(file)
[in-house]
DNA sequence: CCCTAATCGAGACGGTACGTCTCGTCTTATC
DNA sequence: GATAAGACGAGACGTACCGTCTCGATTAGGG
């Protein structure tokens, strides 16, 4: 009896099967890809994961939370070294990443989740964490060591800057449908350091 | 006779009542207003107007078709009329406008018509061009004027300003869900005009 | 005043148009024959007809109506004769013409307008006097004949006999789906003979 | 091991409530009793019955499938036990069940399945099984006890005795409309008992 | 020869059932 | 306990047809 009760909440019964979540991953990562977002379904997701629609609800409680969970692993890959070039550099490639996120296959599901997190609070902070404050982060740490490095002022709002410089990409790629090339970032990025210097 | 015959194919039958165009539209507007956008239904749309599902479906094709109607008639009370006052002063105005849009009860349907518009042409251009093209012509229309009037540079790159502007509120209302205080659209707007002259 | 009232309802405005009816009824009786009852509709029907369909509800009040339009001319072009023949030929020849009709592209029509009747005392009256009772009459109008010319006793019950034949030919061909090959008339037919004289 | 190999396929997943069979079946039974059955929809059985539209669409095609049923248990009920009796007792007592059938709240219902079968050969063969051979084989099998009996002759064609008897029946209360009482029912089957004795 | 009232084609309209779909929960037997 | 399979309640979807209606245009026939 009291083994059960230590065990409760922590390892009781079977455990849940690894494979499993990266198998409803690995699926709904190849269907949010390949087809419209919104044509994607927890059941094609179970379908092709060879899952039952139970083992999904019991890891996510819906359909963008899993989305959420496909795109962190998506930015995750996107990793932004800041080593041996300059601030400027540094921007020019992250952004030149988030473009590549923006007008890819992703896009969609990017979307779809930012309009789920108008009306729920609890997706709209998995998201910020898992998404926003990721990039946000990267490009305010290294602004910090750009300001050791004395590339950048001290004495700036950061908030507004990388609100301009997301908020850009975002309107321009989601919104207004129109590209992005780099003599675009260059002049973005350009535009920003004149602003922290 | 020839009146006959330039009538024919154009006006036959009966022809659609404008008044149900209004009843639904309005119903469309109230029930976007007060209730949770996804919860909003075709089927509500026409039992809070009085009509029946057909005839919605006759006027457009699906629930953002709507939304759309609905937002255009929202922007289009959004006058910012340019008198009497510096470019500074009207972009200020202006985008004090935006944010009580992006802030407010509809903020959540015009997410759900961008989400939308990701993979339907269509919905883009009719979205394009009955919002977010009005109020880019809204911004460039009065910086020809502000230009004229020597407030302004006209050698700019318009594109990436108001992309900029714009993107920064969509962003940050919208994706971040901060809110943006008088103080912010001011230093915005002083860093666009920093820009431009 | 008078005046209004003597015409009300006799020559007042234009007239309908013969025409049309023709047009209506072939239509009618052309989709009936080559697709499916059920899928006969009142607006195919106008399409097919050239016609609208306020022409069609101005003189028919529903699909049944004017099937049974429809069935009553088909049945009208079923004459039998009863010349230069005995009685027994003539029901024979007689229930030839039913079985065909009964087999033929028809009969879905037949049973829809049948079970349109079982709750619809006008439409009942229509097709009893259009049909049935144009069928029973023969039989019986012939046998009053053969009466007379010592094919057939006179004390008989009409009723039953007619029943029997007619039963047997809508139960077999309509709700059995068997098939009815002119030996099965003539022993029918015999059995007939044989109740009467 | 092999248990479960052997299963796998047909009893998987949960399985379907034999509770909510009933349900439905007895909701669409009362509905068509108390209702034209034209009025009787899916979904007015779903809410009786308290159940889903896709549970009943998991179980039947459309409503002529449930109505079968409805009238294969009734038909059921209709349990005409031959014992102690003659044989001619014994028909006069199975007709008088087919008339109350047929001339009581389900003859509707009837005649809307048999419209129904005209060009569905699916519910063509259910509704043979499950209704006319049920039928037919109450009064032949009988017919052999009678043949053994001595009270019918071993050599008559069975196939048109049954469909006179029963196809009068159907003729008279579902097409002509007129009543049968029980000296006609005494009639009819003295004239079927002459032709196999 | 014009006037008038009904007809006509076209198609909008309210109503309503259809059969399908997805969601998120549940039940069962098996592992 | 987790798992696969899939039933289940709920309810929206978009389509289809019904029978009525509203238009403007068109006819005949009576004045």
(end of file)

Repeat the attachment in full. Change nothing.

[in-house]
DNA sequence: CCCTAATCGAGACGGTACGTCTCGTCTTATC
DNA sequence: GATAAGACGAGACGTACCGTCTCGATTAGGG
């Protein structure tokens, strides 16, 4: 009896099967890809994961939370070294990443989740964490060591800057449908350091 | 006779009542207003107007078709009329406008018509061009004027300003869900005009 | 005043148009024959007809109506004769013409307008006097004949006999789906003979 | 091991409530009793019955499938036990069940399945099984006890005795409309008992 | 020869059932 | 306990047809 009760909440019964979540991953990562977002379904997701629609609800409680969970692993890959070039550099490639996120296959599901997190609070902070404050982060740490490095002022709002410089990409790629090339970032990025210097 | 015959194919039958165009539209507007956008239904749309599902479906094709109607008639009370006052002063105005849009009860349907518009042409251009093209012509229309009037540079790159502007509120209302205080659209707007002259 | 009232309802405005009816009824009786009852509709029907369909509800009040339009001319072009023949030929020849009709592209029509009747005392009256009772009459109008010319006793019950034949030919061909090959008339037919004289 | 190999396929997943069979079946039974059955929809059985539209669409095609049923248990009920009796007792007592059938709240219902079968050969063969051979084989099998009996002759064609008897029946209360009482029912089957004795 | 009232084609309209779909929960037997 | 399979309640979807209606245009026939 009291083994059960230590065990409760922590390892009781079977455990849940690894494979499993990266198998409803690995699926709904190849269907949010390949087809419209919104044509994607927890059941094609179970379908092709060879899952039952139970083992999904019991890891996510819906359909963008899993989305959420496909795109962190998506930015995750996107990793932004800041080593041996300059601030400027540094921007020019992250952004030149988030473009590549923006007008890819992703896009969609990017979307779809930012309009789920108008009306729920609890997706709209998995998201910020898992998404926003990721990039946000990267490009305010290294602004910090750009300001050791004395590339950048001290004495700036950061908030507004990388609100301009997301908020850009975002309107321009989601919104207004129109590209992005780099003599675009260059002049973005350009535009920003004149602003922290 | 020839009146006959330039009538024919154009006006036959009966022809659609404008008044149900209004009843639904309005119903469309109230029930976007007060209730949770996804919860909003075709089927509500026409039992809070009085009509029946057909005839919605006759006027457009699906629930953002709507939304759309609905937002255009929202922007289009959004006058910012340019008198009497510096470019500074009207972009200020202006985008004090935006944010009580992006802030407010509809903020959540015009997410759900961008989400939308990701993979339907269509919905883009009719979205394009009955919002977010009005109020880019809204911004460039009065910086020809502000230009004229020597407030302004006209050698700019318009594109990436108001992309900029714009993107920064969509962003940050919208994706971040901060809110943006008088103080912010001011230093915005002083860093666009920093820009431009 | 008078005046209004003597015409009300006799020559007042234009007239309908013969025409049309023709047009209506072939239509009618052309989709009936080559697709499916059920899928006969009142607006195919106008399409097919050239016609609208306020022409069609101005003189028919529903699909049944004017099937049974429809069935009553088909049945009208079923004459039998009863010349230069005995009685027994003539029901024979007689229930030839039913079985065909009964087999033929028809009969879905037949049973829809049948079970349109079982709750619809006008439409009942229509097709009893259009049909049935144009069928029973023969039989019986012939046998009053053969009466007379010592094919057939006179004390008989009409009723039953007619029943029997007619039963047997809508139960077999309509709700059995068997098939009815002119030996099965003539022993029918015999059995007939044989109740009467 | 092999248990479960052997299963796998047909009893998987949960399985379907034999509770909510009933349900439905007895909701669409009362509905068509108390209702034209034209009025009787899916979904007015779903809410009786308290159940889903896709549970009943998991179980039947459309409503002529449930109505079968409805009238294969009734038909059921209709349990005409031959014992102690003659044989001619014994028909006069199975007709008088087919008339109350047929001339009581389900003859509707009837005649809307048999419209129904005209060009569905699916519910063509259910509704043979499950209704006319049920039928037919109450009064032949009988017919052999009678043949053994001595009270019918071993050599008559069975196939048109049954469909006179029963196809009068159907003729008279579902097409002509007129009543049968029980000296006609005494009639009819003295004239079927002459032709196999 | 014009006037008038009904007809006509076209198609909008309210109503309503259809059969399908997805969601998120549940039940069962098996592992 | 987790798992696969899939039933289940709920309810929206978009389509289809019904029978009525509203238009403007068109006819005949009576004045």